At the end of a year in which more than 1 million refugees and migrants are estimated to have entered Germany, chancellor Angela Merkel spoke of the promise of her country’s welcoming approach, in her televised end-of-year address to the nation.
“I am convinced that, handled properly, today’s great task presented by the influx and the integration of so many people is an opportunity for tomorrow,” she said, adding that “countries have always benefited from successful immigration, both economically and socially.”
Merkel also said that Germany’s values, traditions, “sense of justice,” and laws apply to “to all who wish to live here,” and that “it goes without saying that we help and accommodate people who seek safe haven with us.”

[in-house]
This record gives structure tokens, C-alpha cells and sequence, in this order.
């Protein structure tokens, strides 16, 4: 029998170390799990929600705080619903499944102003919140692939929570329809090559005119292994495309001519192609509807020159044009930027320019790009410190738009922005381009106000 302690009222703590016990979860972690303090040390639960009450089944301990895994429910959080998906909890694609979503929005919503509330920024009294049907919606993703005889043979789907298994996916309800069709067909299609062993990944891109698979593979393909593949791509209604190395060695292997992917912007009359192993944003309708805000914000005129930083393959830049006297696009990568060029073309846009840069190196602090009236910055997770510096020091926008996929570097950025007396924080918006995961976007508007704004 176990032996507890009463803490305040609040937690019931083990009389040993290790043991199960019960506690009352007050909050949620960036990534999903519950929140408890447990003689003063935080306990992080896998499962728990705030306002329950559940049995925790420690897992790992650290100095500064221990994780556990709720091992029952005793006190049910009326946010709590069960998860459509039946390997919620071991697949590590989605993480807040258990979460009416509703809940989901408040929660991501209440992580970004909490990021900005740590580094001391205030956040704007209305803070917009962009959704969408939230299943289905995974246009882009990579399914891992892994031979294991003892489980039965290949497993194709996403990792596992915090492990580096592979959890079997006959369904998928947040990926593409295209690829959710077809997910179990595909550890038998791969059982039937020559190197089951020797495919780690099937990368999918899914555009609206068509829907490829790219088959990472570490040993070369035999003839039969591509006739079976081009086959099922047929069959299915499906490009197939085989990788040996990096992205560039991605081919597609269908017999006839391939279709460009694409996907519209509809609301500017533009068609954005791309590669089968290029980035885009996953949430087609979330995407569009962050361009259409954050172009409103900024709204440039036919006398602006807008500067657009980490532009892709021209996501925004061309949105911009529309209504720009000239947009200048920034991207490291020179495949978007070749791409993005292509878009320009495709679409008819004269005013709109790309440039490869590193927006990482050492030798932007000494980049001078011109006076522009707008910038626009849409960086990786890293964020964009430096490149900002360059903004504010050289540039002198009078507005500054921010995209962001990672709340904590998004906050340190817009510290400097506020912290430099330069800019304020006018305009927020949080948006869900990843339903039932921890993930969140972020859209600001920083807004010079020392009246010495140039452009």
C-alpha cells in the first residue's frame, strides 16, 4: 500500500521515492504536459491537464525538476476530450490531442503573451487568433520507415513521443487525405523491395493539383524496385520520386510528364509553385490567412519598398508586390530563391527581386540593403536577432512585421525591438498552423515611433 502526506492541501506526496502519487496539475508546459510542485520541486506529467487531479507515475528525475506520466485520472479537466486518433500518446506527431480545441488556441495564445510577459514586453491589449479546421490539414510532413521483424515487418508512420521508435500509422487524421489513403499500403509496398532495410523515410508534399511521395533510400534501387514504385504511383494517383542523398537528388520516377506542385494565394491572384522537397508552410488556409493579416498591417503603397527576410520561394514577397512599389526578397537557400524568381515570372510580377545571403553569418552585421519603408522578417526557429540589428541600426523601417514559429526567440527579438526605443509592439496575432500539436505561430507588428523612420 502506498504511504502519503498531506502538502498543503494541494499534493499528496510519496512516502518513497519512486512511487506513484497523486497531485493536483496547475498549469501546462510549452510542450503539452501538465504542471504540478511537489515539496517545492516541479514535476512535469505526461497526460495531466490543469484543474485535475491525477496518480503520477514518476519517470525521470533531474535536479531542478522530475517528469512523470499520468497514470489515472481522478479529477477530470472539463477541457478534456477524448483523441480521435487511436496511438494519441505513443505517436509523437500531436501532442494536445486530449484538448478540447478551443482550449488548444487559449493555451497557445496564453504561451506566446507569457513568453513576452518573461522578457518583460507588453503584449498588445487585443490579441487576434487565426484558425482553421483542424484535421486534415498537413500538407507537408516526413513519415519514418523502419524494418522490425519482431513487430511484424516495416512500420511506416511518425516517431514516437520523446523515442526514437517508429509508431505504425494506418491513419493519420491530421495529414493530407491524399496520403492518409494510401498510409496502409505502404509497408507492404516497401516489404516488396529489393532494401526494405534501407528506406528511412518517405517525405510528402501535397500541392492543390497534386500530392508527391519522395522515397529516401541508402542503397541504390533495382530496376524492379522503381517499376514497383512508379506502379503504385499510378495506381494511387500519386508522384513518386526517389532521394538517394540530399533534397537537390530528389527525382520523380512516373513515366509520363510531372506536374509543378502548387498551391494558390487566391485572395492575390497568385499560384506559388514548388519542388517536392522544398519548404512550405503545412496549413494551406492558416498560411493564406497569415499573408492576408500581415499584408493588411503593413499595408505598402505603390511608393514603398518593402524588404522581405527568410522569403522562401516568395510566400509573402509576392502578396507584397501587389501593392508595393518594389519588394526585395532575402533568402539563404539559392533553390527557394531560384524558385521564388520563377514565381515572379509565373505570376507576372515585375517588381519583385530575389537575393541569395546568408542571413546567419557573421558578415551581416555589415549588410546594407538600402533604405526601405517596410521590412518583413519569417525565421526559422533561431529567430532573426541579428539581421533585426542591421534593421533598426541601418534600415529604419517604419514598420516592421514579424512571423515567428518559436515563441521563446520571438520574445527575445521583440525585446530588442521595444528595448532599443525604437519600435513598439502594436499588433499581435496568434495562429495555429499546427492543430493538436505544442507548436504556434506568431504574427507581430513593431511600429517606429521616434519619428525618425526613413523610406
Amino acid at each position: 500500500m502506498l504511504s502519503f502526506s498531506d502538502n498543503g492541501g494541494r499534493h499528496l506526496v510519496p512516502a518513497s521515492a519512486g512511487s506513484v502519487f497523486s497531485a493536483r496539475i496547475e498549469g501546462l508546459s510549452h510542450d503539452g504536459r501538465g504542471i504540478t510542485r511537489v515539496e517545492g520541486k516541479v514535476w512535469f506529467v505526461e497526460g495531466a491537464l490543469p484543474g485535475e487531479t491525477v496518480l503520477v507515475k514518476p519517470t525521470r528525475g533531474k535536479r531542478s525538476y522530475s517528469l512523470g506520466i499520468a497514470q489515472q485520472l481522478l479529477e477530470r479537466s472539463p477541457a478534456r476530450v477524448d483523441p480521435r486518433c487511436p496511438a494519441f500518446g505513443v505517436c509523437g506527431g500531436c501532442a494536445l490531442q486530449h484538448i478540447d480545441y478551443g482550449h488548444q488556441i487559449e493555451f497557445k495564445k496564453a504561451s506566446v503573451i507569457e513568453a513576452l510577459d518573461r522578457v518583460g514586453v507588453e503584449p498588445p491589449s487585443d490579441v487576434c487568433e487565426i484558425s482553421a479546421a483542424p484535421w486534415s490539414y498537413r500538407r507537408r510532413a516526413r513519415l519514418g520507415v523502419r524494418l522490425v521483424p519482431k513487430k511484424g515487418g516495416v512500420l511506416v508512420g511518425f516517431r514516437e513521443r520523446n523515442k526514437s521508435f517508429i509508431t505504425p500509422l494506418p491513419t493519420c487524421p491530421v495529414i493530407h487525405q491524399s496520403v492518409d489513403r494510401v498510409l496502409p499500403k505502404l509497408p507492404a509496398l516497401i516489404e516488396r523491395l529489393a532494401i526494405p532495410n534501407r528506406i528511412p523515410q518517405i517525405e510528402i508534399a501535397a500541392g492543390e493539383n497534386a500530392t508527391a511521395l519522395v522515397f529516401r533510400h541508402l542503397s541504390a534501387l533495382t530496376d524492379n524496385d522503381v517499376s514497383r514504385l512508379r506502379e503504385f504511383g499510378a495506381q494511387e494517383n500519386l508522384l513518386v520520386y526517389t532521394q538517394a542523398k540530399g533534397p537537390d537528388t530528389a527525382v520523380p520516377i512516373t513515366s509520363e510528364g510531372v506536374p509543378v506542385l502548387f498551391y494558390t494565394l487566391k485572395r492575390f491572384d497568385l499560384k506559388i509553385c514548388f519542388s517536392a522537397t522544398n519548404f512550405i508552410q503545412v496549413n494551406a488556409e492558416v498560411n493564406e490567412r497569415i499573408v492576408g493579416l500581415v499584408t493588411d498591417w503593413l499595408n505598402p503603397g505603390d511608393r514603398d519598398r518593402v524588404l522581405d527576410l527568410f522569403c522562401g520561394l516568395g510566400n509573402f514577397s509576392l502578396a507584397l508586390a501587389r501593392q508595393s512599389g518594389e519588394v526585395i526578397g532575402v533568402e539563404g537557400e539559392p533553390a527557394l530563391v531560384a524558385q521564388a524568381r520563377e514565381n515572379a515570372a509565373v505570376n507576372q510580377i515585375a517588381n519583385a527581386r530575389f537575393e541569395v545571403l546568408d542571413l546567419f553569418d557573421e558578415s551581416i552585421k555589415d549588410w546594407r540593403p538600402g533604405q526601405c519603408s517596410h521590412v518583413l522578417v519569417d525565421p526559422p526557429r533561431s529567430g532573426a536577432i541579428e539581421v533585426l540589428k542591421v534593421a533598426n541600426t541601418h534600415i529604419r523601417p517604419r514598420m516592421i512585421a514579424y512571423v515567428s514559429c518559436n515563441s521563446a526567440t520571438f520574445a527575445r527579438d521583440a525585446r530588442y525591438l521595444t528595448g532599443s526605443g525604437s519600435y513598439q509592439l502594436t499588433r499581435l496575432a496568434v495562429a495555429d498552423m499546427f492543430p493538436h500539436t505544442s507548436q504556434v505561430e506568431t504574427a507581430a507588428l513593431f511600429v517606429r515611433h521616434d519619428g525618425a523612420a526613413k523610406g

She thanked her countrymen for welcoming those fleeing war and persecution with an “overwhelming and truly moving wave of spontaneous helpfulness.” She also cautioned against hatred or divisions among “those that are already here and those that are new citizens.” Germany has seen a spate of anti-refugee violence, with attacks on refugee shelters increasing fourfold recently.
“It is crucial not to follow those who, with coldness or even hatred in their hearts, lay a sole claim to what it means to be German and seek to exclude others,” Merkel said.
She acknowledged that handling the influx of newcomers will “take time, effort and money,” but asked Germans to be “self-confident and free, humanitarian and open to the world.”